Teen Notices Tiny Plastic In Water & Invents Genius Way To Remove It!

Proper greatergood_ctg_belowtitle

This story originally appeared at InspireMore.

By now, you’re probably well aware of the growing issue of ocean plastic pollution. It takes hundreds to thousands of years for plastic to degrade. Even tiny pieces harm marine life, oceans, and people.⁠

These particles are known as microplastics, or any plastic fragment that measures 5 millimeters or less. They’re common in exfoliating products such as soaps, shower gels, facial scrubs, and can even come off clothing. Unfortunately, because of their size, they’re impossible to extract through filtration systems — at least, up until now.

Wikipedia


Since 2011, Google has held an annual science fair in which students ages 13 through 18 can submit their experiments to a panel of judges. The winner receives $50,000 in educational funding. And during the 2019 Google Science Fair, 18-year-old Fionn Ferreira won with his groundbreaking solution to removing microplastics from water.

Photo: Twitter/JOE.ie

As the West Cork, Ireland, native wrote in his project, he lives near the ocean and has seen the effects of plastic pollution for himself.

“I was alarmed to find out how many microplastics enter our wastewater system and consequently the oceans. This inspired me to try and find out a way to try and remove microplastics from waters before they even reached the sea.”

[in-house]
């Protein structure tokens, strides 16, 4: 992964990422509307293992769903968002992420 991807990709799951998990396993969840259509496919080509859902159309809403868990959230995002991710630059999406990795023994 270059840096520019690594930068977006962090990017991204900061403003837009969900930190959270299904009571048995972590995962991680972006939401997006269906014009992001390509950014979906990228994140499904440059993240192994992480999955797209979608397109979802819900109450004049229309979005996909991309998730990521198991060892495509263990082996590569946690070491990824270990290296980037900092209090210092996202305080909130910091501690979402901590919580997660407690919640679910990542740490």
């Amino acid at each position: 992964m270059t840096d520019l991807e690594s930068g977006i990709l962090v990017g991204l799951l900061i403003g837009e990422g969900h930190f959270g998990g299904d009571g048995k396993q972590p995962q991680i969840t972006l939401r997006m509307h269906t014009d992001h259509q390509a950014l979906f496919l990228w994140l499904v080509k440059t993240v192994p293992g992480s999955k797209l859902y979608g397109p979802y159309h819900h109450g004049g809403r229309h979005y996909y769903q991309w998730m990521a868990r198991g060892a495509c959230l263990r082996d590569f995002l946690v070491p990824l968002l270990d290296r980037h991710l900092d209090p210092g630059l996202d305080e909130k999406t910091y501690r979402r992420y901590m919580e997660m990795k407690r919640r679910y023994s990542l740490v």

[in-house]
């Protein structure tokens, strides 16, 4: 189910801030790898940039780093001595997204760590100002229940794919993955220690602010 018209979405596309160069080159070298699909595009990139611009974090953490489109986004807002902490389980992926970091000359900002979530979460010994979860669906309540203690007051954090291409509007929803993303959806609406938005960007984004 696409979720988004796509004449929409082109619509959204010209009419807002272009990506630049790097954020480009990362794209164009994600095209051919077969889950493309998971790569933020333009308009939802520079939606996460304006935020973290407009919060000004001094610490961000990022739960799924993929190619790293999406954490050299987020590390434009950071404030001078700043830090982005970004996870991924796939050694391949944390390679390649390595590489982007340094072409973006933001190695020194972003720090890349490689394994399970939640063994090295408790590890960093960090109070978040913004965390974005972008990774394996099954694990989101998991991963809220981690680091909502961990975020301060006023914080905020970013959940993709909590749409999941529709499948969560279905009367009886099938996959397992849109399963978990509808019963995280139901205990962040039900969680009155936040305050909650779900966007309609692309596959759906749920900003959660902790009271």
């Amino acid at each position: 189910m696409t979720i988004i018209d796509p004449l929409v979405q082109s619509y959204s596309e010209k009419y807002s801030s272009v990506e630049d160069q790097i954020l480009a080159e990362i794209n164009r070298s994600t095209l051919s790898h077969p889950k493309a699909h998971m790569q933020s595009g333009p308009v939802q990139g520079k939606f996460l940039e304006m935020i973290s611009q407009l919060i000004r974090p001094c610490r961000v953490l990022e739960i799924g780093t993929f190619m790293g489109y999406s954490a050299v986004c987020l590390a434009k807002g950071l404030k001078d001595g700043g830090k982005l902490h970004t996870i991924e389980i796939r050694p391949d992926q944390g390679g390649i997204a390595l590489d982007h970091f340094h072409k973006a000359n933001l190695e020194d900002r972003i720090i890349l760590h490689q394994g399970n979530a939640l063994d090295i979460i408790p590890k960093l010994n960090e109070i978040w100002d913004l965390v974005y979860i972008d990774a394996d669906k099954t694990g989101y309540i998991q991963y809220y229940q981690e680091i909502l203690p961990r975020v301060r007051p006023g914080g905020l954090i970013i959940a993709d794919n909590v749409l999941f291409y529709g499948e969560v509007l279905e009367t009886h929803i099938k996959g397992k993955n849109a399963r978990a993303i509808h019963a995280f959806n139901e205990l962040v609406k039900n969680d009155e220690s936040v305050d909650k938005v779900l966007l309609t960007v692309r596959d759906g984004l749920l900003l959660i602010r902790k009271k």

Photo: Twitter/JOE.ie


And he did it! Using a combination of oil and magnetite powder, the teen created a ferrofluid, or nontoxic magnetic liquid, to mix into water containing microplastics. Because both have similar properties, the microplastics and ferrofluid bonded. All Fionn had to do was dip a magnet into the solution to remove both from the water.

Fionn originally hypothesized the method would have an 85 percent removal rate, but after nearly 1,000 tests, it was deemed between 87 and 88 percent effective!

Photo: Twitter/JOE.ie

Now Fionn hopes to implement his technology at wastewater treatment facilities everywhere in the future. He’s also looking forward to attending the University of Groningen’s Stratingh Institute for Chemistry in the Netherlands this fall, where he can continue his research. Imagine what an incredible difference he’ll make for our planet in the coming years!

Check out Fionn’s method in action below, and share to spread the word about his innovation!

Proper greatergood_ctg_abovevideo

These Ocean Animals Are Being Killed Off By Plastic Trash: Click “Next” below!

Proper greatergood_ctg_belowcontent